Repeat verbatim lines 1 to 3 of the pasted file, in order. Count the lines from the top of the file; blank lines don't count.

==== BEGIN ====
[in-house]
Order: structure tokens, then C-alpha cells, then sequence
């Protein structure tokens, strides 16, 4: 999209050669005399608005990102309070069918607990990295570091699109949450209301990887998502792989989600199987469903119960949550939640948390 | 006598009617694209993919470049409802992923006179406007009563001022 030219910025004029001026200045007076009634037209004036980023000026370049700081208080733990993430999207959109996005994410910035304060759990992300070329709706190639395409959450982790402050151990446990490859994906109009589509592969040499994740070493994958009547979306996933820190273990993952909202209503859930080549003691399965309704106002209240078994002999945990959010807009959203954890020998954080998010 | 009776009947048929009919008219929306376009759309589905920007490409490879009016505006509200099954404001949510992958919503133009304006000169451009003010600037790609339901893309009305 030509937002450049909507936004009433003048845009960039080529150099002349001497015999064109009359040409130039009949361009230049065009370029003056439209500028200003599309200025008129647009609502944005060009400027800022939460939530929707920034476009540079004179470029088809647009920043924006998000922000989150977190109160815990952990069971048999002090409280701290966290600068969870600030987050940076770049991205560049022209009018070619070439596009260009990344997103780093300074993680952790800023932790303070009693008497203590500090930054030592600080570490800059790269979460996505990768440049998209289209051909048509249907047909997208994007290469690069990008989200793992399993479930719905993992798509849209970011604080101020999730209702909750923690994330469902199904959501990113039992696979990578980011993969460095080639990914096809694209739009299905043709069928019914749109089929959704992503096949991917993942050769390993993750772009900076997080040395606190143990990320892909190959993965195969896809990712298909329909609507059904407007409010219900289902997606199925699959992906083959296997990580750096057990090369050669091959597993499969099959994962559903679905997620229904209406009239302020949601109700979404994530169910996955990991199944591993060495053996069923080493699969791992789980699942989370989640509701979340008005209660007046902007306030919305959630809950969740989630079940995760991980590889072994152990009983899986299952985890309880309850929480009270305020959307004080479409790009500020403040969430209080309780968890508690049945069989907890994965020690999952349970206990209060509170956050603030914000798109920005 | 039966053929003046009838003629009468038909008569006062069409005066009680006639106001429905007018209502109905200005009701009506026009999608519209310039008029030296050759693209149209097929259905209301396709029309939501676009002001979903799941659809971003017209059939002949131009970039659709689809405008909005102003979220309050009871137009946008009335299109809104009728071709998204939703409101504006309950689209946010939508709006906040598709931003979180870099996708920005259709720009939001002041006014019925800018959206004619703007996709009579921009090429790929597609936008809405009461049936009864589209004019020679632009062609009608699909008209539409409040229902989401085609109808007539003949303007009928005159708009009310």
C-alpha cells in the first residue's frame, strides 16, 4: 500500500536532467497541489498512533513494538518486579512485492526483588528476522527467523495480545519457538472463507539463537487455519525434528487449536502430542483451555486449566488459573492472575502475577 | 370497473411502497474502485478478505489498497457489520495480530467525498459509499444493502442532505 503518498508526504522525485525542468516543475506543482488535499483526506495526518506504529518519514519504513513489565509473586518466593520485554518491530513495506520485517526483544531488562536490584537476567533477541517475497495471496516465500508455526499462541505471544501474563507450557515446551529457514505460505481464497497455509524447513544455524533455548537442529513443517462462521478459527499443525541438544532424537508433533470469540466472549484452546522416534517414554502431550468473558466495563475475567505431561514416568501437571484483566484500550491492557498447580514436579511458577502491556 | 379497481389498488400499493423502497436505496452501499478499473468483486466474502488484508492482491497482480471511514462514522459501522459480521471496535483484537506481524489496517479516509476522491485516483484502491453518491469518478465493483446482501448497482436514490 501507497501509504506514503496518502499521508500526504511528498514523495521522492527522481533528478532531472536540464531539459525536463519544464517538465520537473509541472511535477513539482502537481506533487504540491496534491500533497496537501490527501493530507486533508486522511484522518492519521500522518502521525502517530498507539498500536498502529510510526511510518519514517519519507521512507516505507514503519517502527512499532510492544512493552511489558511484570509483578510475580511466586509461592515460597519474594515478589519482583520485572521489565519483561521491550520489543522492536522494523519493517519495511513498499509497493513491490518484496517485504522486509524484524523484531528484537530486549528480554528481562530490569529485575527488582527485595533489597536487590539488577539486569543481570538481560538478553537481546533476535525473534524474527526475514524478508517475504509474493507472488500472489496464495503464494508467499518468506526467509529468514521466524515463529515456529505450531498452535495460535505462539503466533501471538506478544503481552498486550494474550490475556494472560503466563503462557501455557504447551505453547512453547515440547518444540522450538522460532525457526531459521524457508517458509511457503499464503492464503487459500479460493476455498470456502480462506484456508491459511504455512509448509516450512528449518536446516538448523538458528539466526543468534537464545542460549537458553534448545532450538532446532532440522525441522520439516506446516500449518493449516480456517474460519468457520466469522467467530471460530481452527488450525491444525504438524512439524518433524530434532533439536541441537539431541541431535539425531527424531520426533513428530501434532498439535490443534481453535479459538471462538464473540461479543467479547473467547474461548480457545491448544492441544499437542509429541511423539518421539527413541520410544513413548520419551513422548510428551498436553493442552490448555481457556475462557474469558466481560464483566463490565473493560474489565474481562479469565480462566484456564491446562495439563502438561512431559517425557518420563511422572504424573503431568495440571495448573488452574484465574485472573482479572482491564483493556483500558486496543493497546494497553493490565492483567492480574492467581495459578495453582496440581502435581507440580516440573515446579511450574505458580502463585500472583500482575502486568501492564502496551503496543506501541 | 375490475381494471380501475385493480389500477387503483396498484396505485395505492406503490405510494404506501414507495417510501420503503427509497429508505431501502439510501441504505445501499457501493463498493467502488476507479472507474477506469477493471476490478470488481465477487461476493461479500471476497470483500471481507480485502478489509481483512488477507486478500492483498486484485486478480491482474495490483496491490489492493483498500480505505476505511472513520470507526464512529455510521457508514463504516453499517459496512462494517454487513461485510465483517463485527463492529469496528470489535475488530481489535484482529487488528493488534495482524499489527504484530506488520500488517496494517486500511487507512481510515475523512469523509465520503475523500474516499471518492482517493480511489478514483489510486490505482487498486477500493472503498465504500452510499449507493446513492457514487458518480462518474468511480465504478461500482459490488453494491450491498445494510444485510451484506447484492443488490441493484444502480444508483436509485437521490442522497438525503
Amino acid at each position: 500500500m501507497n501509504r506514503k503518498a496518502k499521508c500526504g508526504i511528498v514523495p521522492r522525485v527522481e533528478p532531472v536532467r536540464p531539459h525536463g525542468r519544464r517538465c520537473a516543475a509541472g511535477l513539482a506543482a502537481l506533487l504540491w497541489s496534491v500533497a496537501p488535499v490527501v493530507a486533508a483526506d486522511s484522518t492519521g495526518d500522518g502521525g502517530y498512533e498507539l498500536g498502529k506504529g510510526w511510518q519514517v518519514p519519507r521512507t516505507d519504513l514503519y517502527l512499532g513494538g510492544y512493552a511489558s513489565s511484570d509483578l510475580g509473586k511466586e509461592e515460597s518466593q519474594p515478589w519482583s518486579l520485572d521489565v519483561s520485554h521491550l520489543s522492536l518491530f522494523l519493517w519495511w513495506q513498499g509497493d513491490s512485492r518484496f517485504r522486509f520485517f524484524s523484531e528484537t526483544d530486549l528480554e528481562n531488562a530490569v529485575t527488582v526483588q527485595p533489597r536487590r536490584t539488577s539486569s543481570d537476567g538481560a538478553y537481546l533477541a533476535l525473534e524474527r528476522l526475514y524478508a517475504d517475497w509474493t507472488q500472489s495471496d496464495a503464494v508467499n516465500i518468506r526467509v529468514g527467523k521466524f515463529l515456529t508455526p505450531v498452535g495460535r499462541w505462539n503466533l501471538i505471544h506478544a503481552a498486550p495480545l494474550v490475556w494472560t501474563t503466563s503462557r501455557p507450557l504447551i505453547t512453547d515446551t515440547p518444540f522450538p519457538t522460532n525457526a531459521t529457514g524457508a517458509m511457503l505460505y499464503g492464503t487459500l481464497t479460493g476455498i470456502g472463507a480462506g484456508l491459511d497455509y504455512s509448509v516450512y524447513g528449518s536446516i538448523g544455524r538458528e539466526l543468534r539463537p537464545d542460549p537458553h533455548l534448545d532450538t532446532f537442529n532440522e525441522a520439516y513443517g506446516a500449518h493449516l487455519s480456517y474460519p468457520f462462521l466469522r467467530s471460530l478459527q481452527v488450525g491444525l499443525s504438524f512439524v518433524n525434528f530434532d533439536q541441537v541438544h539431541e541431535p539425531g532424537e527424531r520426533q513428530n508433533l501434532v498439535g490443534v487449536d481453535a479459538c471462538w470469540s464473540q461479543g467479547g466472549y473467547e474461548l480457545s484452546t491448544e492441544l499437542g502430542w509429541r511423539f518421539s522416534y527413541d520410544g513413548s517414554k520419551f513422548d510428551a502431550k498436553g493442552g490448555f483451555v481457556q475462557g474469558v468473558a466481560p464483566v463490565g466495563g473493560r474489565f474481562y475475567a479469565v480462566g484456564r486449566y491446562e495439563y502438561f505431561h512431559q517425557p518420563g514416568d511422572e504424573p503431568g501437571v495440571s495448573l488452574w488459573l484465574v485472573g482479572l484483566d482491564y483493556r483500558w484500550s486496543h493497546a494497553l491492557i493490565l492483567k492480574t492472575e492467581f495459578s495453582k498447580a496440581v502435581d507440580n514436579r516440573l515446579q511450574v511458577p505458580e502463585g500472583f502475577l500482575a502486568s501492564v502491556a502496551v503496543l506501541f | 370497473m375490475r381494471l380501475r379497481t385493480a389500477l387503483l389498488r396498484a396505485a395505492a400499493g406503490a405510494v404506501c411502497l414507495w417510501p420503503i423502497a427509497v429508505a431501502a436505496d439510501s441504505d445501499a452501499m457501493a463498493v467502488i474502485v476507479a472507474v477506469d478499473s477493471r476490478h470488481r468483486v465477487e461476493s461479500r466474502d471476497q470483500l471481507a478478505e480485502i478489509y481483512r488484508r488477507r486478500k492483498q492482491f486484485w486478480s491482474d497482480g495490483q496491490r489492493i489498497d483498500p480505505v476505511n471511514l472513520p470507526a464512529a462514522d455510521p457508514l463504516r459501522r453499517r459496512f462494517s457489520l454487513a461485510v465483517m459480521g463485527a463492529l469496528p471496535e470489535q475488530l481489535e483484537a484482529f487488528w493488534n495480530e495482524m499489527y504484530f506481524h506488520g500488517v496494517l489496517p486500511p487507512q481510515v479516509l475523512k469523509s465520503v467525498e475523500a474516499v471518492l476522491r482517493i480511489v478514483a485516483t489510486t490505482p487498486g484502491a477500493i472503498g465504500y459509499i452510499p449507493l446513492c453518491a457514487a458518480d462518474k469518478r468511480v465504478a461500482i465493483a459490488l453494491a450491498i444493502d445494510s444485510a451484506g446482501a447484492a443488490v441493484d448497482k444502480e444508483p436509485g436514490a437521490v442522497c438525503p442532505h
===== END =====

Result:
[in-house]
Order: structure tokens, then C-alpha cells, then sequence
């Protein structure tokens, strides 16, 4: 999209050669005399608005990102309070069918607990990295570091699109949450209301990887998502792989989600199987469903119960949550939640948390 | 006598009617694209993919470049409802992923006179406007009563001022 030219910025004029001026200045007076009634037209004036980023000026370049700081208080733990993430999207959109996005994410910035304060759990992300070329709706190639395409959450982790402050151990446990490859994906109009589509592969040499994740070493994958009547979306996933820190273990993952909202209503859930080549003691399965309704106002209240078994002999945990959010807009959203954890020998954080998010 | 009776009947048929009919008219929306376009759309589905920007490409490879009016505006509200099954404001949510992958919503133009304006000169451009003010600037790609339901893309009305 030509937002450049909507936004009433003048845009960039080529150099002349001497015999064109009359040409130039009949361009230049065009370029003056439209500028200003599309200025008129647009609502944005060009400027800022939460939530929707920034476009540079004179470029088809647009920043924006998000922000989150977190109160815990952990069971048999002090409280701290966290600068969870600030987050940076770049991205560049022209009018070619070439596009260009990344997103780093300074993680952790800023932790303070009693008497203590500090930054030592600080570490800059790269979460996505990768440049998209289209051909048509249907047909997208994007290469690069990008989200793992399993479930719905993992798509849209970011604080101020999730209702909750923690994330469902199904959501990113039992696979990578980011993969460095080639990914096809694209739009299905043709069928019914749109089929959704992503096949991917993942050769390993993750772009900076997080040395606190143990990320892909190959993965195969896809990712298909329909609507059904407007409010219900289902997606199925699959992906083959296997990580750096057990090369050669091959597993499969099959994962559903679905997620229904209406009239302020949601109700979404994530169910996955990991199944591993060495053996069923080493699969791992789980699942989370989640509701979340008005209660007046902007306030919305959630809950969740989630079940995760991980590889072994152990009983899986299952985890309880309850929480009270305020959307004080479409790009500020403040969430209080309780968890508690049945069989907890994965020690999952349970206990209060509170956050603030914000798109920005 | 039966053929003046009838003629009468038909008569006062069409005066009680006639106001429905007018209502109905200005009701009506026009999608519209310039008029030296050759693209149209097929259905209301396709029309939501676009002001979903799941659809971003017209059939002949131009970039659709689809405008909005102003979220309050009871137009946008009335299109809104009728071709998204939703409101504006309950689209946010939508709006906040598709931003979180870099996708920005259709720009939001002041006014019925800018959206004619703007996709009579921009090429790929597609936008809405009461049936009864589209004019020679632009062609009608699909008209539409409040229902989401085609109808007539003949303007009928005159708009009310």